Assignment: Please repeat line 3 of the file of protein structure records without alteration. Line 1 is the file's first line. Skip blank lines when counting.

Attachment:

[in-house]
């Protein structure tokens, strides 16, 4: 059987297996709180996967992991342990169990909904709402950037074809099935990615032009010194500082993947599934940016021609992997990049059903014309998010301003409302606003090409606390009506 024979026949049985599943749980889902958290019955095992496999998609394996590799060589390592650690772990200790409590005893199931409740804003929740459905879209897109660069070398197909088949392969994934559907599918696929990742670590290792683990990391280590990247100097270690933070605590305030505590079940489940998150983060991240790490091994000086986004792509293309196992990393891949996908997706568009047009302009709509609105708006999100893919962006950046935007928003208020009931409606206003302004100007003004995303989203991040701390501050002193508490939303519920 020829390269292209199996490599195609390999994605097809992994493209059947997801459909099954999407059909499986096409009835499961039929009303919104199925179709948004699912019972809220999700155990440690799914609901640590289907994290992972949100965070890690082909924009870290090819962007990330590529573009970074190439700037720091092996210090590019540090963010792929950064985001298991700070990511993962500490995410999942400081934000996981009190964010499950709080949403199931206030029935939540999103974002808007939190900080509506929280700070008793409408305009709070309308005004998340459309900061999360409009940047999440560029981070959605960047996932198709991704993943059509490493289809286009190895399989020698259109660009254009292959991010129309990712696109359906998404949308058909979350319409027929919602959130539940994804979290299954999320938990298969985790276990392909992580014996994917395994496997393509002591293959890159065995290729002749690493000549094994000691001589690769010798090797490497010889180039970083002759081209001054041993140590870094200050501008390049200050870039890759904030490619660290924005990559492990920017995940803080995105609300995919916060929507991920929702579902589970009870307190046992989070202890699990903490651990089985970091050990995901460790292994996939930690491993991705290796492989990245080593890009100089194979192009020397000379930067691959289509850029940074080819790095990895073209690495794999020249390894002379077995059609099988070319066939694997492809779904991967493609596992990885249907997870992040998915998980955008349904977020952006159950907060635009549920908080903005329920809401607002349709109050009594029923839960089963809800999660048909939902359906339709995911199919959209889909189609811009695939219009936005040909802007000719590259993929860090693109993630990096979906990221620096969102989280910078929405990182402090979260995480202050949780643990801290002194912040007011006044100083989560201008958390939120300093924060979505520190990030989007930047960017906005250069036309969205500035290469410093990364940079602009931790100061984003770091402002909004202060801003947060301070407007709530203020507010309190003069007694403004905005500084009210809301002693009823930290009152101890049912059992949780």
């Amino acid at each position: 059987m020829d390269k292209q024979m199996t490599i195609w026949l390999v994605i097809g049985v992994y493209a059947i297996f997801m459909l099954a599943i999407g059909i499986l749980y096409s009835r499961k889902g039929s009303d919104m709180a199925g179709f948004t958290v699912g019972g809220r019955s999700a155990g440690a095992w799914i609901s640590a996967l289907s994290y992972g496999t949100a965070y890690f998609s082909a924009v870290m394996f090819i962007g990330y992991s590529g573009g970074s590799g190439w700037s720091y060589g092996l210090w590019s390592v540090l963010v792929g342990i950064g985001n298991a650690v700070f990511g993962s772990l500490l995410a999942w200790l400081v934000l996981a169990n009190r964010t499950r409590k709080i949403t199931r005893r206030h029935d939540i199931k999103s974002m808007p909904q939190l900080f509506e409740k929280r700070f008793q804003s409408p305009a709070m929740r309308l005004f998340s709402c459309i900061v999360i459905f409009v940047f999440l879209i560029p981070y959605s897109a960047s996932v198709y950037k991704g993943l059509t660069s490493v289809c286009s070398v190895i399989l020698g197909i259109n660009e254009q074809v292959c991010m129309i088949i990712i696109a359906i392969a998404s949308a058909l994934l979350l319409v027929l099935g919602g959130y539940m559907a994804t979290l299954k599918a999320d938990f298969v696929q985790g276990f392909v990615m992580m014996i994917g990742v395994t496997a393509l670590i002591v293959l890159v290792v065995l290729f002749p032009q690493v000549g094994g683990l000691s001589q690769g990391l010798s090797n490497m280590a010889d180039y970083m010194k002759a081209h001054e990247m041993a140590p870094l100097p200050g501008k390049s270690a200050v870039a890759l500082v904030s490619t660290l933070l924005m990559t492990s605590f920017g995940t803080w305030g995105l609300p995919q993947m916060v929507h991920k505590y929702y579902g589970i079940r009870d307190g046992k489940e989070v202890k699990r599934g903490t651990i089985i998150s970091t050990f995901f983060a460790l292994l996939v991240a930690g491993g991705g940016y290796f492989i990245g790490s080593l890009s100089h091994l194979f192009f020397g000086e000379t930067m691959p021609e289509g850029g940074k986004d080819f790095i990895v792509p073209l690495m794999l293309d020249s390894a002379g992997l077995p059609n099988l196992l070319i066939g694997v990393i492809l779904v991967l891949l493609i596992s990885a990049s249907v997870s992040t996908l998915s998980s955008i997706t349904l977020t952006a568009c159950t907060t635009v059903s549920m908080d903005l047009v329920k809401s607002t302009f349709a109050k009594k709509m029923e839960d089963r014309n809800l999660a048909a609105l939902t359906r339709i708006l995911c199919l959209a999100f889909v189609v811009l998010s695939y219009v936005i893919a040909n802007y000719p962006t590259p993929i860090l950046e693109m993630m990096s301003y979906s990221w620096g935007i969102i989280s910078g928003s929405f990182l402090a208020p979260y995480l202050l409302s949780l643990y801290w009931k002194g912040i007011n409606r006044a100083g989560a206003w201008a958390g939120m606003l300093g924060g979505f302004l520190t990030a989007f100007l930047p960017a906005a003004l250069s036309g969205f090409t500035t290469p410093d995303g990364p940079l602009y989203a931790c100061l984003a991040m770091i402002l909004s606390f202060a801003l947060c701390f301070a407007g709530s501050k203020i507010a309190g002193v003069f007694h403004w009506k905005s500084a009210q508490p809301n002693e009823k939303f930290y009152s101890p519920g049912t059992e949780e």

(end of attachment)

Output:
């Amino acid at each position: 059987m020829d390269k292209q024979m199996t490599i195609w026949l390999v994605i097809g049985v992994y493209a059947i297996f997801m459909l099954a599943i999407g059909i499986l749980y096409s009835r499961k889902g039929s009303d919104m709180a199925g179709f948004t958290v699912g019972g809220r019955s999700a155990g440690a095992w799914i609901s640590a996967l289907s994290y992972g496999t949100a965070y890690f998609s082909a924009v870290m394996f090819i962007g990330y992991s590529g573009g970074s590799g190439w700037s720091y060589g092996l210090w590019s390592v540090l963010v792929g342990i950064g985001n298991a650690v700070f990511g993962s772990l500490l995410a999942w200790l400081v934000l996981a169990n009190r964010t499950r409590k709080i949403t199931r005893r206030h029935d939540i199931k999103s974002m808007p909904q939190l900080f509506e409740k929280r700070f008793q804003s409408p305009a709070m929740r309308l005004f998340s709402c459309i900061v999360i459905f409009v940047f999440l879209i560029p981070y959605s897109a960047s996932v198709y950037k991704g993943l059509t660069s490493v289809c286009s070398v190895i399989l020698g197909i259109n660009e254009q074809v292959c991010m129309i088949i990712i696109a359906i392969a998404s949308a058909l994934l979350l319409v027929l099935g919602g959130y539940m559907a994804t979290l299954k599918a999320d938990f298969v696929q985790g276990f392909v990615m992580m014996i994917g990742v395994t496997a393509l670590i002591v293959l890159v290792v065995l290729f002749p032009q690493v000549g094994g683990l000691s001589q690769g990391l010798s090797n490497m280590a010889d180039y970083m010194k002759a081209h001054e990247m041993a140590p870094l100097p200050g501008k390049s270690a200050v870039a890759l500082v904030s490619t660290l933070l924005m990559t492990s605590f920017g995940t803080w305030g995105l609300p995919q993947m916060v929507h991920k505590y929702y579902g589970i079940r009870d307190g046992k489940e989070v202890k699990r599934g903490t651990i089985i998150s970091t050990f995901f983060a460790l292994l996939v991240a930690g491993g991705g940016y290796f492989i990245g790490s080593l890009s100089h091994l194979f192009f020397g000086e000379t930067m691959p021609e289509g850029g940074k986004d080819f790095i990895v792509p073209l690495m794999l293309d020249s390894a002379g992997l077995p059609n099988l196992l070319i066939g694997v990393i492809l779904v991967l891949l493609i596992s990885a990049s249907v997870s992040t996908l998915s998980s955008i997706t349904l977020t952006a568009c159950t907060t635009v059903s549920m908080d903005l047009v329920k809401s607002t302009f349709a109050k009594k709509m029923e839960d089963r014309n809800l999660a048909a609105l939902t359906r339709i708006l995911c199919l959209a999100f889909v189609v811009l998010s695939y219009v936005i893919a040909n802007y000719p962006t590259p993929i860090l950046e693109m993630m990096s301003y979906s990221w620096g935007i969102i989280s910078g928003s929405f990182l402090a208020p979260y995480l202050l409302s949780l643990y801290w009931k002194g912040i007011n409606r006044a100083g989560a206003w201008a958390g939120m606003l300093g924060g979505f302004l520190t990030a989007f100007l930047p960017a906005a003004l250069s036309g969205f090409t500035t290469p410093d995303g990364p940079l602009y989203a931790c100061l984003a991040m770091i402002l909004s606390f202060a801003l947060c701390f301070a407007g709530s501050k203020i507010a309190g002193v003069f007694h403004w009506k905005s500084a009210q508490p809301n002693e009823k939303f930290y009152s101890p519920g049912t059992e949780e």